Thursday, 13 August 2009

MUFF X Marks the Spot

Richard has drafted another one of his infamous Open Letters to The Australian Film Industry. You can have a peep at it on the MUFF page. Some of the points he covers relate to the general apathy on the issue of Australian film despite Mindshift, the summit arranged by Film Vic, Genre and Commercial Filmmaking as leading priorities of Government Body attitudes towards our film market, Accountability by the decision makers on films that flop, Supporting the alternative industry, Reward talent and success, More money invested in the promotion of Australian films, An end to political correctness and “Australian content” prerequisites and biases in both the industry and in funding bodies, and A change in industry methodology amongst other aspects of our critically empty Film Industry.

It's an initial draft, and Richard is one of the few public representatives of front-line issues in our industry, the rest seem too worried about frightening the horses. From my own stable, the thought of turning to the novel has been endearing. The same way Sartre turned to writing for the stage. The absolute funk of Australian Film has made me a great cynic but as Bernard Shaw says "The power of accurate observation is commonly called cynicism by those who have not got it."

I see potentially unique people around me whose ideas are very creative but don't get a look in, and people around me whose ideas are utterly uninspiring grow from strength to strength. I still see it as a general cultural thing and not necessarily related to film, I still feel the tightening of conservative attitudes being filtered into the system by my generation who as they age are bagging the "errors" of their youth and storing them in the attic of the soul, and I, like Pope and Swift, shall remain always slightly on the satirical side of this cultural curvature. It is hard to justify an objective outlook, because you will find that the Film Industry is temperamental, on one hand you might get a filmmaker unsatisfied with the nature of his/her creative place in the scheme of things but then on the other hand if that very same filmmaker begins to find personal success, then all the former problems begin to drift away.

A filmmaker who is doing alright for themselves or finally getting some attention will stop criticizing and begin licking the hand that feeds it. It is all extremely transparent and we've seen it all before. This is instinctive reactive human behavior anyway, it is a corruption of the survival instinct that only a conscious self analytical being can have, and unless it is rivaled by numbers, no form of fluxus will be achieved on the whole.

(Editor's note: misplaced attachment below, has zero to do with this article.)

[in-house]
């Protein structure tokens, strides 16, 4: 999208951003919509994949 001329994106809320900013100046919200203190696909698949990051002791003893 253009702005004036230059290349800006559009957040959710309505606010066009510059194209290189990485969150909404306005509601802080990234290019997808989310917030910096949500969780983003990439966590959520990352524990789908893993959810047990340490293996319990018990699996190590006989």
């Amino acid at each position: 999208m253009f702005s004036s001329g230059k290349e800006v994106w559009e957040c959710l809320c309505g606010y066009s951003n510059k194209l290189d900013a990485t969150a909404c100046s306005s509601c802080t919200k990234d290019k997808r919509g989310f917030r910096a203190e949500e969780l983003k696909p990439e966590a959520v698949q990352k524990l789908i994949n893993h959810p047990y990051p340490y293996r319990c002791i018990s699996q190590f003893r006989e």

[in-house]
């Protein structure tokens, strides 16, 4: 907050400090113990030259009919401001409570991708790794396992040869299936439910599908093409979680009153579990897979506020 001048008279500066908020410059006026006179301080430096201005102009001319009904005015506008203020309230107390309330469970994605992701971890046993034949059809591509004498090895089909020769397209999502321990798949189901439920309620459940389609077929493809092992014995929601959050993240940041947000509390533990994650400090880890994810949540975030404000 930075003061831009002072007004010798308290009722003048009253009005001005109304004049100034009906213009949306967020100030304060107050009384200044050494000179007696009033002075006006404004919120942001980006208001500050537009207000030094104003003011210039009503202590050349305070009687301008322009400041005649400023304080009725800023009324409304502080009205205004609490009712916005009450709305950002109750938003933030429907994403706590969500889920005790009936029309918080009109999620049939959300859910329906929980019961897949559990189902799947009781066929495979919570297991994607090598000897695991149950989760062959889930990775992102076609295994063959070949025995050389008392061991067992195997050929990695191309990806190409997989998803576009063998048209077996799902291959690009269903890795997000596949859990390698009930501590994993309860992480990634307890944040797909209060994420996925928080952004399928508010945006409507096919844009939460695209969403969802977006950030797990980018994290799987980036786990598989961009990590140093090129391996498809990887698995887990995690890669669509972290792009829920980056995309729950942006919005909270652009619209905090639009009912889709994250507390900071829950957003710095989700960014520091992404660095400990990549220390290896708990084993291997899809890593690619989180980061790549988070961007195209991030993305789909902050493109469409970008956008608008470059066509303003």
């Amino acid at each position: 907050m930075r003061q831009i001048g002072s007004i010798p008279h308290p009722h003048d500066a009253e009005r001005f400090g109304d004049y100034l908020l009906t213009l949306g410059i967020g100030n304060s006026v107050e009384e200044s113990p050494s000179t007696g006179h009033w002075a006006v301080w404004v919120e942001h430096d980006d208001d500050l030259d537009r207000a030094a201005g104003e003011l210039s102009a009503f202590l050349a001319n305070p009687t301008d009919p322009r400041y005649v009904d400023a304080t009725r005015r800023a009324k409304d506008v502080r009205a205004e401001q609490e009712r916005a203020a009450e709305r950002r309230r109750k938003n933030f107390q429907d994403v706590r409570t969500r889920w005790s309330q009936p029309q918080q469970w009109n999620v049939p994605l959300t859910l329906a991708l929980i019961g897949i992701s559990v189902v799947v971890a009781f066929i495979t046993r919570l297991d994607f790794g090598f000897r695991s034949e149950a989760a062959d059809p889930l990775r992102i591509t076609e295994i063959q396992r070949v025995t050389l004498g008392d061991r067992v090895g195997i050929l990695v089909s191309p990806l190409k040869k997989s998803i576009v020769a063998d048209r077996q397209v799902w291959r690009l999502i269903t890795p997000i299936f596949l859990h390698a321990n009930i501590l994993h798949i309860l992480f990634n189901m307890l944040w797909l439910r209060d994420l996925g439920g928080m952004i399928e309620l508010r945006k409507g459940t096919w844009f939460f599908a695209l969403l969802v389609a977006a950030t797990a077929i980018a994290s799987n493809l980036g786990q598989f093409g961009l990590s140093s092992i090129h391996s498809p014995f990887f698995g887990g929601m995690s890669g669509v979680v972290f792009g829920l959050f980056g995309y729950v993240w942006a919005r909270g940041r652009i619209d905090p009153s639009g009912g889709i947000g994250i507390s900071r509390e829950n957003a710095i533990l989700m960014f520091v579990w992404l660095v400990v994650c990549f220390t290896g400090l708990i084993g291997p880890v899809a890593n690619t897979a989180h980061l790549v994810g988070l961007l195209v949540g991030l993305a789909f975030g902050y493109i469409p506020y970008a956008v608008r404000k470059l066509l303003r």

From my side of things we should be having the Great Create Debate not discussions about policies and the subject matter of our films. Clearly audiences aren't really that interested in going to see the kind of films filmmakers want to make. If you want to make content that audiences are desperate to see, make Soap Operas or Panel Shows. The cinema is slowly drifting towards 3D anyway as it can't compete with HDV Home Theatres, and portable content will be at the polar axis of that distribution concept, in the middle will be the new wave of IMAX experiences. Mass audiences want to see Gone with the Wind in spectacular 3D and not some flat screened Arthouse horror or pseudo skin flick trash movie as I would probably make. That's from the "career/industry" end anyway.

I don't have anything to lose by being cynical as I am quite content in my own little film making practice. I know who my audience is, and I hope they are both well, and I am not looking for a career in filmmaking because I write and make as part of the function of my being. Having said that though, I wouldn't do what I do if there wasn't some exit into the external for my ideas. Maybe I am naive in seeing it as pointless to purely create for one's own benefit, but that I guess is what drives many of us differently to exude our presence in some way as we go about the process of living amongst the many others who have sought to do the same.

In any case, once again, that is my Pennies worth in the social slot machine, and maybe it does or maybe it doesn't count for something. I don't need to be wrong to not be right, if you know what I mean.

Don't forget that Errol Flynn's Pianist will be in Switzerland, for the One Minute Film and Video Festival 21-23rd of August 2009.

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